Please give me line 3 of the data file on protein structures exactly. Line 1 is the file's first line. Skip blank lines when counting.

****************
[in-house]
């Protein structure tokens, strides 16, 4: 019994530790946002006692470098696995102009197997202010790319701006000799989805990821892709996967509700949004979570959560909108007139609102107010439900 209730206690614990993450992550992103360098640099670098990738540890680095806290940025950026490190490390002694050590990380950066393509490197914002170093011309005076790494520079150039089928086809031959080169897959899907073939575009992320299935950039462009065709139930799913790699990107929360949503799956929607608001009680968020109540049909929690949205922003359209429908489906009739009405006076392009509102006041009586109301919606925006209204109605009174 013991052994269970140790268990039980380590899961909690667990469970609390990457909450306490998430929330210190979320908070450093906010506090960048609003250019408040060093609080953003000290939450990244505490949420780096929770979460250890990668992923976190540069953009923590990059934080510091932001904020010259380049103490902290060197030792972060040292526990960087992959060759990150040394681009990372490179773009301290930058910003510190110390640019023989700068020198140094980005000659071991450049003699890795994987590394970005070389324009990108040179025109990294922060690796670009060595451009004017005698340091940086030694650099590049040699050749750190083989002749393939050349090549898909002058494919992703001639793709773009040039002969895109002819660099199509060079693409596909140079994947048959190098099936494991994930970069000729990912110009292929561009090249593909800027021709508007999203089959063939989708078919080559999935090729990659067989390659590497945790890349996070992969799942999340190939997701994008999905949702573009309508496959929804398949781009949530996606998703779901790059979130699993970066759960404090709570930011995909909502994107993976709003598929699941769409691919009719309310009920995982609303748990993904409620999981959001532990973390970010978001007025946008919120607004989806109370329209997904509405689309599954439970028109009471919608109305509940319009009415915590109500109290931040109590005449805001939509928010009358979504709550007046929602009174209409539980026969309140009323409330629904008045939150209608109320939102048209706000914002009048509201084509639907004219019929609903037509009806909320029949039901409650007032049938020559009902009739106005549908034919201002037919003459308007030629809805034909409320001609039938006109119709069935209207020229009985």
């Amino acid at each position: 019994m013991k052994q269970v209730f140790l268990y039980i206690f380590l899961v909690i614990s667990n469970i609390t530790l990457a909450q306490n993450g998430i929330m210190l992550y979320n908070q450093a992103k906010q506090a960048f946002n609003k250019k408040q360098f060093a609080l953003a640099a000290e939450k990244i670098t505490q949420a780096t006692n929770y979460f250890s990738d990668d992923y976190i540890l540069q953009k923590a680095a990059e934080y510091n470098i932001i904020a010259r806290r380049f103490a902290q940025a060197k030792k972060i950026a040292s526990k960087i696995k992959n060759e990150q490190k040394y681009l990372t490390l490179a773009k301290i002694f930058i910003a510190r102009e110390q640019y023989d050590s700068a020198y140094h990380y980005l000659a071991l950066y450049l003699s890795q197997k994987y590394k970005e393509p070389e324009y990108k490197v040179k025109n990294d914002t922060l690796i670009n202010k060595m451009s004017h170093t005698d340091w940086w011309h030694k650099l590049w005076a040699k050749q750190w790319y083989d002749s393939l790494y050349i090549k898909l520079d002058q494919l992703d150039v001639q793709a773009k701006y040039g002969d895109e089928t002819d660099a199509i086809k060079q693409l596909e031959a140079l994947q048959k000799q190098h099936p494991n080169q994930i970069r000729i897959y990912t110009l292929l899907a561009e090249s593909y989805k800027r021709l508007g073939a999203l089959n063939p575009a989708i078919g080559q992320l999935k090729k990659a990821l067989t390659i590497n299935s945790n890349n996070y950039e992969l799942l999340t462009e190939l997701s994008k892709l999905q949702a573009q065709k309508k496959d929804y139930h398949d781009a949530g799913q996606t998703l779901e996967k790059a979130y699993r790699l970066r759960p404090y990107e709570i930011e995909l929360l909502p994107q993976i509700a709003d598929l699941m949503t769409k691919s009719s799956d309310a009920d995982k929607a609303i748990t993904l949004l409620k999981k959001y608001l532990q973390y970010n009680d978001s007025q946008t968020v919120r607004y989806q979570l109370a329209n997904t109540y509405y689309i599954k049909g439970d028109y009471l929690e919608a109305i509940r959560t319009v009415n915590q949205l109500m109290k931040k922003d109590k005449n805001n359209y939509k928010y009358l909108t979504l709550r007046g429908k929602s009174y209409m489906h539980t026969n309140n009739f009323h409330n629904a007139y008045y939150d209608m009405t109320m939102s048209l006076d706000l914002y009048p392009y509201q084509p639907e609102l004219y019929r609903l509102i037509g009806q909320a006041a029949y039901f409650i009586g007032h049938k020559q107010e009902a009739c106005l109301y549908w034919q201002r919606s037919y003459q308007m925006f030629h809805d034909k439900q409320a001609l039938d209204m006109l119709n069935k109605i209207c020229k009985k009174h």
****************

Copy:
């Amino acid at each position: 019994m013991k052994q269970v209730f140790l268990y039980i206690f380590l899961v909690i614990s667990n469970i609390t530790l990457a909450q306490n993450g998430i929330m210190l992550y979320n908070q450093a992103k906010q506090a960048f946002n609003k250019k408040q360098f060093a609080l953003a640099a000290e939450k990244i670098t505490q949420a780096t006692n929770y979460f250890s990738d990668d992923y976190i540890l540069q953009k923590a680095a990059e934080y510091n470098i932001i904020a010259r806290r380049f103490a902290q940025a060197k030792k972060i950026a040292s526990k960087i696995k992959n060759e990150q490190k040394y681009l990372t490390l490179a773009k301290i002694f930058i910003a510190r102009e110390q640019y023989d050590s700068a020198y140094h990380y980005l000659a071991l950066y450049l003699s890795q197997k994987y590394k970005e393509p070389e324009y990108k490197v040179k025109n990294d914002t922060l690796i670009n202010k060595m451009s004017h170093t005698d340091w940086w011309h030694k650099l590049w005076a040699k050749q750190w790319y083989d002749s393939l790494y050349i090549k898909l520079d002058q494919l992703d150039v001639q793709a773009k701006y040039g002969d895109e089928t002819d660099a199509i086809k060079q693409l596909e031959a140079l994947q048959k000799q190098h099936p494991n080169q994930i970069r000729i897959y990912t110009l292929l899907a561009e090249s593909y989805k800027r021709l508007g073939a999203l089959n063939p575009a989708i078919g080559q992320l999935k090729k990659a990821l067989t390659i590497n299935s945790n890349n996070y950039e992969l799942l999340t462009e190939l997701s994008k892709l999905q949702a573009q065709k309508k496959d929804y139930h398949d781009a949530g799913q996606t998703l779901e996967k790059a979130y699993r790699l970066r759960p404090y990107e709570i930011e995909l929360l909502p994107q993976i509700a709003d598929l699941m949503t769409k691919s009719s799956d309310a009920d995982k929607a609303i748990t993904l949004l409620k999981k959001y608001l532990q973390y970010n009680d978001s007025q946008t968020v919120r607004y989806q979570l109370a329209n997904t109540y509405y689309i599954k049909g439970d028109y009471l929690e919608a109305i509940r959560t319009v009415n915590q949205l109500m109290k931040k922003d109590k005449n805001n359209y939509k928010y009358l909108t979504l709550r007046g429908k929602s009174y209409m489906h539980t026969n309140n009739f009323h409330n629904a007139y008045y939150d209608m009405t109320m939102s048209l006076d706000l914002y009048p392009y509201q084509p639907e609102l004219y019929r609903l509102i037509g009806q909320a006041a029949y039901f409650i009586g007032h049938k020559q107010e009902a009739c106005l109301y549908w034919q201002r919606s037919y003459q308007m925006f030629h809805d034909k439900q409320a001609l039938d209204m006109l119709n069935k109605i209207c020229k009985k009174h």